By The Editor
A small business owner has been praised at Fair Work Australia for her efforts to keep her workers employed while keeping her financially troubled business afloat, but at the same time has been ordered to pay eight weeks’ wages to an employee for unfair dismissal and failing to provide procedural fairness.
The owner, who had sought advice from the Fair Work Ombudsman about changing her employees’ employment status from part-time to casual, gave four employees a letter at a meeting which advised their employment would be terminated for operational reasons, and provided a document explaining they would be offered casual employment for the same hours and wage rates.
One employee, who had been in dispute with the owner for some time, lodged an unfair dismissal claim after deciding not to accept the casual offer of employment. Three other employees accepted the new casual employment arrangements with no dispute.
The owner initially thought the new employment arrangements were accepted by all affected employees, however after two weeks without communication with the employee, decided to back fill her role.
The owner acknowledged to Fair Work Australia that she had mistakenly used an employee termination letter template to provide these new employment arrangements to the employees. The employer’s intention was to change the employees’ employment status, not to terminate their employment.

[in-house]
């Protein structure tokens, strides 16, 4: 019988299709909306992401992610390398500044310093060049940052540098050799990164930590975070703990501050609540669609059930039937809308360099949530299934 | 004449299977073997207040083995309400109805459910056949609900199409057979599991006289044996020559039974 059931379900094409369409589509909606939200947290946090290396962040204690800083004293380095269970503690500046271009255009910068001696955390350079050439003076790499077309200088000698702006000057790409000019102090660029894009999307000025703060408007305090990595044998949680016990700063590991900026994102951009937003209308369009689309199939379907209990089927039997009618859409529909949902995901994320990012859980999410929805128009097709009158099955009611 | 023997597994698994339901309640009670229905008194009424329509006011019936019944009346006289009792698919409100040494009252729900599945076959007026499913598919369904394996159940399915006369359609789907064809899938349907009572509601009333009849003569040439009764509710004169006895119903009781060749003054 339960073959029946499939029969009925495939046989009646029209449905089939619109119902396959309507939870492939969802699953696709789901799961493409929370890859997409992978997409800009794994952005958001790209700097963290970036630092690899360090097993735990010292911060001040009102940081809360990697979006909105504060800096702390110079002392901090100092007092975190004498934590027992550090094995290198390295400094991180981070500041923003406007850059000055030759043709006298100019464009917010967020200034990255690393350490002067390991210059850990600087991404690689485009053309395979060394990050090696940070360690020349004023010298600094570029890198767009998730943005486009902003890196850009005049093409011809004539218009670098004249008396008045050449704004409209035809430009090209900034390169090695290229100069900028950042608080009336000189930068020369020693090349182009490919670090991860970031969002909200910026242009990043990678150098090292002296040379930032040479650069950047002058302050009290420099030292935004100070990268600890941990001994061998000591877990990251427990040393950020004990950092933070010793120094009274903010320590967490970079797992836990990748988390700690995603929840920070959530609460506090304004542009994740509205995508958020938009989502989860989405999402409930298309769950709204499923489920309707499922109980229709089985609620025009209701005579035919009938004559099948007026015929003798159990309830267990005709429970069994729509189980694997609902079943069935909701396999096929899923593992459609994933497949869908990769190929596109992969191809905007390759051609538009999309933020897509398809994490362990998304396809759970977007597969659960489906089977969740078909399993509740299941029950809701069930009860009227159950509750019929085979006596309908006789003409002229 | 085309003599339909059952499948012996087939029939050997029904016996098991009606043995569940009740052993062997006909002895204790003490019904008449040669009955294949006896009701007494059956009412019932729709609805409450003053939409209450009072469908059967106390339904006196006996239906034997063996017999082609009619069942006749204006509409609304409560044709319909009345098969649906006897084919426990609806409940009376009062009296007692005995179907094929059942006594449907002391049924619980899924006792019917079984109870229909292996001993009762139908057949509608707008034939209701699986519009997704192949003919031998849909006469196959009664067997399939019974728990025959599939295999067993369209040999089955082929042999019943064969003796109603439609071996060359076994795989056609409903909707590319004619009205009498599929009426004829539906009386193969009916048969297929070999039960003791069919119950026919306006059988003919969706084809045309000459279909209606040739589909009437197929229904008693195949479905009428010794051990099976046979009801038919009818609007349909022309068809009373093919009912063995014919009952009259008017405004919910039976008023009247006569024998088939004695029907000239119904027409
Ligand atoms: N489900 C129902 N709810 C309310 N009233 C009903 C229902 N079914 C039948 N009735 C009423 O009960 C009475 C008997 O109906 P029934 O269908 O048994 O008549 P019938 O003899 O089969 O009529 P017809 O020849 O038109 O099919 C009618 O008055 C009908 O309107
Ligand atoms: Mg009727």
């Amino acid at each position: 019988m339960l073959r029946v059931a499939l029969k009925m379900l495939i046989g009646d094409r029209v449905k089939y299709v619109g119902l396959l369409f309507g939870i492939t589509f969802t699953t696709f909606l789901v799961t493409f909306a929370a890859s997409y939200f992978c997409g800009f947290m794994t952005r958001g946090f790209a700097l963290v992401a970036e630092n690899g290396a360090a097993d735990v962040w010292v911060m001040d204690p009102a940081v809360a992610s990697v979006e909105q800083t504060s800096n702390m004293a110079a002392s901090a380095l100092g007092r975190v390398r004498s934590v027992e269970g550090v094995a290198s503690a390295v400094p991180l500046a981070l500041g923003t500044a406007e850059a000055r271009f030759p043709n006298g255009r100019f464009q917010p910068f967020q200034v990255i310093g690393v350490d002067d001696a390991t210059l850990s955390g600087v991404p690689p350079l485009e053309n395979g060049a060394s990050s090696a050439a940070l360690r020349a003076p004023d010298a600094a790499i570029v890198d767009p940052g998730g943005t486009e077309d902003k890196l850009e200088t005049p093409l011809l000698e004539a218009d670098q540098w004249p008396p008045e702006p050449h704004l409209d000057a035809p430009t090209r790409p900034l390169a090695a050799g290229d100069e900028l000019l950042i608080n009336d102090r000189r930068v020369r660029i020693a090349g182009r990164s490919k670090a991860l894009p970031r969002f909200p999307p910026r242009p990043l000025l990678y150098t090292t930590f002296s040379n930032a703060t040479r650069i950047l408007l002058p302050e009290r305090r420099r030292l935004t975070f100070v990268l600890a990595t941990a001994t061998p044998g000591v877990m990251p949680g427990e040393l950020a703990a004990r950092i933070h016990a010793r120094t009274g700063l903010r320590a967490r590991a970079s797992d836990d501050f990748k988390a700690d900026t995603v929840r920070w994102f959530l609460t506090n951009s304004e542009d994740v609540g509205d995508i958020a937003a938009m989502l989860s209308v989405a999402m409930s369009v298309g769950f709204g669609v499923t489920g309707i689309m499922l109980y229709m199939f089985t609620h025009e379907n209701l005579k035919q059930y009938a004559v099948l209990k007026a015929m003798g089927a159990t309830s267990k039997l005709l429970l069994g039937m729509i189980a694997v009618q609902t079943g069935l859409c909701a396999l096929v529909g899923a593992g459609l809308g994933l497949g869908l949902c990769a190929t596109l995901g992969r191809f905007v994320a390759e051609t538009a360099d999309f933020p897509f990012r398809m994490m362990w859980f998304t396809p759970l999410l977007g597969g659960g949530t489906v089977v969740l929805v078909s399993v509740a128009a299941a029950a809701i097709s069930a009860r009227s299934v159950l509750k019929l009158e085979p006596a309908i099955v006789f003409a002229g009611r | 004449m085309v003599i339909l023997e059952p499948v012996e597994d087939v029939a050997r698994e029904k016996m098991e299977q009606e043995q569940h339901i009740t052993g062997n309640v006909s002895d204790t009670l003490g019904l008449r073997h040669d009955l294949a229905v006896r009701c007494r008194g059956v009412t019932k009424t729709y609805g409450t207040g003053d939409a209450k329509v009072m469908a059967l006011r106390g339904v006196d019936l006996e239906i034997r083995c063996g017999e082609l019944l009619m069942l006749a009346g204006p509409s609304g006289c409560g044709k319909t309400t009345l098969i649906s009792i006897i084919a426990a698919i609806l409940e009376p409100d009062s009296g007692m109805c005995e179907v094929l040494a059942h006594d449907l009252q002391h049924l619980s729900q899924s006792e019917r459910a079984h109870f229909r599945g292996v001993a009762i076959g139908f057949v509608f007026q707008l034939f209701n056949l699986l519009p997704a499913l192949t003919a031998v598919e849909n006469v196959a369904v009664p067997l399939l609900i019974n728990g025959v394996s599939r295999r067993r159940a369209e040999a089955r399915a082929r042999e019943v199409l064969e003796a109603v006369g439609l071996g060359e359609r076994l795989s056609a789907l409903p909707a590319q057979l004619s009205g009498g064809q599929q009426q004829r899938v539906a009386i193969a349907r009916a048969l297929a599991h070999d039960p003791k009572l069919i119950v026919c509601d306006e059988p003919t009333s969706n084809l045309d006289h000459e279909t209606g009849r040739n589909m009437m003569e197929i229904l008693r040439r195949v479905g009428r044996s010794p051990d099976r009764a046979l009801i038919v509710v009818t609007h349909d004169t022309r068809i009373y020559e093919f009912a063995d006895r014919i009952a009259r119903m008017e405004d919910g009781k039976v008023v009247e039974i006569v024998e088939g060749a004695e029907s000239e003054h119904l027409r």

Commissioner David Steel found that the employee was dismissed and stated that there was a valid reason for dismissal, being that the employer had to take action to resolve the financial performance of the business and reduce costs by changing the employees’ employment arrangements. However, the employee was not provided with a fair termination process and therefore the dismissal was deemed harsh and unfair.
The employee said due to her dispute with the owner, which had been ongoing for about a year and stemmed from a successful underpayment claim and reduction in hours, she had no confidence that she would be provided with reliable hours of work.
Commissioner Steel found that it was almost certain that the employment relationship “was not going to endure” in any case due to their dispute, but did define the end of that relationship as dismissal and ruled it to be unfair as it did not provide the employee with due process.
“The (employee) was given notice of dismissal which would come into effect at the end of her shift. It is apparent it was a shock,” Commissioner Steel wrote.
Commissioner Steel noted the newsagency owner was open with her evidence and that she had sought advice on a number of occasions from the Fair Work Ombudsman and other financial advisors to keep her business financially viable. However her process of transferring her employees to new contracts ultimately highlights the extreme levels of care that need to be taken by any small business owner.
VECCI notes that employers contemplating downsizing or changing operations have a range of obligations to consider. Advice should be sought prior to entering into discussions with staff, in order to understand the range of matters that may give rise to a claim against a business in these circumstances.